I have been eating konjac without any doubt.
Somehow I thought that konjac, which is ordinary gray because hijiki mixed, has a poor taste. But the Sashimi konjac I ate recently was more impressive than I expected, so I decided to research konjac.
Even so, Sashimi konjac is kinds of konjac, so its recognition is that it’s greener (it’s kneaded with seaweed), and it’s more difficult to pick up with chopsticks than normal konjac, normally I ate it with vinegar miso, unlike normal konjac because I thought it would be served normally.
However, it seems that there are various kinds of sashimi konjac when I reserched its variously.
One is Yamafugu (mountain blowfish).
The procedure here is the same as that for making normal konjac, but reduce the water by about 30% and increase the time of kneading konjac.
Add as much lye as normal konjak (Konjac does not formed unless lye is added to konjac flour kneaded with water) and mix it well.
It is true that Mountain blowfish is often said, and if you think of it as a blowfish and eat it, the texture will also seem to be blowfish.
If you slice it thinly, it will more looks like a blowfish.
Regretfully I’ve never eaten blowfish but.
The other one is Torosashi (fresh tuna).
On the contrary, increase the amount of water by 20 to 30%. Make the time for kneading konjac longer than normal konjac. Increase the amount of water that dissolves lye by about 30% and knead well. In contrast to Yamafugu, the chewy texture is pleasing. It doesn’t melt in your mouth like Toro (Because it’s konjac!), but the Sashimi konjac I ate the other day was made in Iidaka Town, Mie Prefecture, surrounded by nature and beautiful water. So I felt as if I was eating a clear water.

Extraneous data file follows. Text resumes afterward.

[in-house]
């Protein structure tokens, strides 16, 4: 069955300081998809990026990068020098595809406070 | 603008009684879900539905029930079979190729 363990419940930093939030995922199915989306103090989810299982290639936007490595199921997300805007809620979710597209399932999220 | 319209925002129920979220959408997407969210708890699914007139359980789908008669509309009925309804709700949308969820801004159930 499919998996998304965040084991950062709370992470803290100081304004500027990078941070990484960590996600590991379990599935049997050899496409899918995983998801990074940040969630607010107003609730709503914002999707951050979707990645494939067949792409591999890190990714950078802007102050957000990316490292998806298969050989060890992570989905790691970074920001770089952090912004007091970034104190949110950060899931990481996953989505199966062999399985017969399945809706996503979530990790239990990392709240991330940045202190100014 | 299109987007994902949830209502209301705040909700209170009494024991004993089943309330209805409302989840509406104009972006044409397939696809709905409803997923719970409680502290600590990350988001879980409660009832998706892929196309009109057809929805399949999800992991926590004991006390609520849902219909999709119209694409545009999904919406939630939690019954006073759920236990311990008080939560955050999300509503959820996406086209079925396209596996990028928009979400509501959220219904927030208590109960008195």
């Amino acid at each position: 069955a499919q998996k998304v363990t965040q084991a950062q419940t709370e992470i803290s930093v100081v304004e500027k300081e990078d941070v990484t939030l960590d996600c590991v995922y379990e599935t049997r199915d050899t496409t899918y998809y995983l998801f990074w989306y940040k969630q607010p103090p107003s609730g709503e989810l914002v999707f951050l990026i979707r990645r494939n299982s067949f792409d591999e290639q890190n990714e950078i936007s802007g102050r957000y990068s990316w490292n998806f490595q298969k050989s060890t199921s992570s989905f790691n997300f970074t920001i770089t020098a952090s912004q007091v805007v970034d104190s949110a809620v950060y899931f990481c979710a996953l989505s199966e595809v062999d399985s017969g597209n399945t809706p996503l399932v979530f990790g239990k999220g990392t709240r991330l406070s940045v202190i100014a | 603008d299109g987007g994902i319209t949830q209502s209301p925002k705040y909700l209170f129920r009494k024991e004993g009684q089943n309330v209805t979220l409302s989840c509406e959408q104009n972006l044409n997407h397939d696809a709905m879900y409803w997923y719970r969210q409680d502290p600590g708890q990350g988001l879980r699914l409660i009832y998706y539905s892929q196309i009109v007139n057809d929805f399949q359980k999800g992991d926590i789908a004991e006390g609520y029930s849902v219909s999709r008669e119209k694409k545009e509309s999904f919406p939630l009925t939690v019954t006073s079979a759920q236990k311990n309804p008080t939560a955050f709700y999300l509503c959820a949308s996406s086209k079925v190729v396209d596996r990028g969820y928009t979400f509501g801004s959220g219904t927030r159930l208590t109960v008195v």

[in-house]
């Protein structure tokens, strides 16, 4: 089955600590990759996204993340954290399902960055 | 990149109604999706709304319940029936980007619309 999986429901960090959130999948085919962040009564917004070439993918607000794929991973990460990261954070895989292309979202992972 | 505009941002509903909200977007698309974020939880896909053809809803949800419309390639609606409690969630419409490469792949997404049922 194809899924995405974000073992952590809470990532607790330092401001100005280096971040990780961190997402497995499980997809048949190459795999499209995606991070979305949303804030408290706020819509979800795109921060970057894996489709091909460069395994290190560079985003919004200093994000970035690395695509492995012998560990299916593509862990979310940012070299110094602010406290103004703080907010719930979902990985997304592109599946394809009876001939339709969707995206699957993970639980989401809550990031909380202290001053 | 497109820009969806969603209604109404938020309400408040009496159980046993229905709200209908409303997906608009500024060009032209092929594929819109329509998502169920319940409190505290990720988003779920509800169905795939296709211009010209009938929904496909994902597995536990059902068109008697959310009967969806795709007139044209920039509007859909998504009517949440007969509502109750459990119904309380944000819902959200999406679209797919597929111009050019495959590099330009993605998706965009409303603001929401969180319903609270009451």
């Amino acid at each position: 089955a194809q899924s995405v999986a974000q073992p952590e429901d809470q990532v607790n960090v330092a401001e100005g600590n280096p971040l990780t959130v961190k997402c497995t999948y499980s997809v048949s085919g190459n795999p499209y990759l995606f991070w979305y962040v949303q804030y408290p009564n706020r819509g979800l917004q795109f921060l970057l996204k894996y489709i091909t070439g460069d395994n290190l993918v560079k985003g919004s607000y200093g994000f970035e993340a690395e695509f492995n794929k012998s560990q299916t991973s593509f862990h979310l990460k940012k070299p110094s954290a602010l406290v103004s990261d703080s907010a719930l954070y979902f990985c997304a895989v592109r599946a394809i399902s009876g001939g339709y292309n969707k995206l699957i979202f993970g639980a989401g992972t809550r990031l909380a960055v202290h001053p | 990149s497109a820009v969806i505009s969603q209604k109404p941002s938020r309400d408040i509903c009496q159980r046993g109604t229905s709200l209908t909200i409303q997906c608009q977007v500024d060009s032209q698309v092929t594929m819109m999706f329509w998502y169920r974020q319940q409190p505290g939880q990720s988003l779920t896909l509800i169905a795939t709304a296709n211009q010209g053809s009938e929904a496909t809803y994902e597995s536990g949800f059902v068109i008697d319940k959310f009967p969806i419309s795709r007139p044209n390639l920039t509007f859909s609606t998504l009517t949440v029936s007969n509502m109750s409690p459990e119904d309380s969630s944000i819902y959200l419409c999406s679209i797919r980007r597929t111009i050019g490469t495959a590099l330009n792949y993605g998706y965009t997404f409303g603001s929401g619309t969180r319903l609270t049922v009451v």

I don’t know when konjac came into Japan. No wild konjac has grown in Japan.
The history that konjac was brought to Japan is that there is a theory that came with Taro in the Jomon period（BC3000-BC100） and other theory is that it came with Buddhism. Since konjac potato is a relative of Taro, I feel that it is true that It came to Japan together, and konjac potato has a medicinal effect (sanding out from your body), and it was originally accepted as a vegetarian dish and it is said that it has a connection to Buddhism. I feel like that if I’m told. Imagine Buddhist eating it instead of meat.
The part of the bract that surrounds the konjac flower is called “Butsu-en-ho”(Buddha flame bract), and is also found in other taro plants. This is not a petal but leaves surrounding innumerable buds, and the Buddha flame bract itself looks like a thin Raflesia (a gigantic flower growing in Southeast Asia and the Malay Peninsula, which also has an eerie appearance), but at all different.
A rare konjac is red konjac.This konjac is said to be sold only around Omihachiman in Shiga Prefecture, and its red colour is come from red iron oxide contained in it. When I actually went to Omihachiman, various types of red konjac were sold at supermarkets. When I boiled to remove lye and put it on a plate, it looked like a liver, and I remembered that there was a pig blood cake that I ate at a night market in Taiwan. It is made by mixing glutinous rice with pork blood, steamed it and sprinkled with peanut flour. In the same way, I wondered if this red konjac was sprinkled with peanut flour, but I haven’t tried it yet. A Japanese red armor was shown on the leaflet that was placed at the store where I bought red konjac, and it sounds true that the story that Nobunaga Oda made konjac dye red.
Looking back my konjac journey, even its different kinds of konjac on both, I think that the deliciousness of konjac is depends on deliciousness of water. Just as the quality of the Japanese paper is affected by the beauty of the water that cannot be seen in finished product, the water holded by konjac potato, which is hard to imagine from the outside, seems to influence its deliciousness. It’s yammy to soak it in the Miso, but it’s still better choice to eat with a sliced ginger and soy sauce.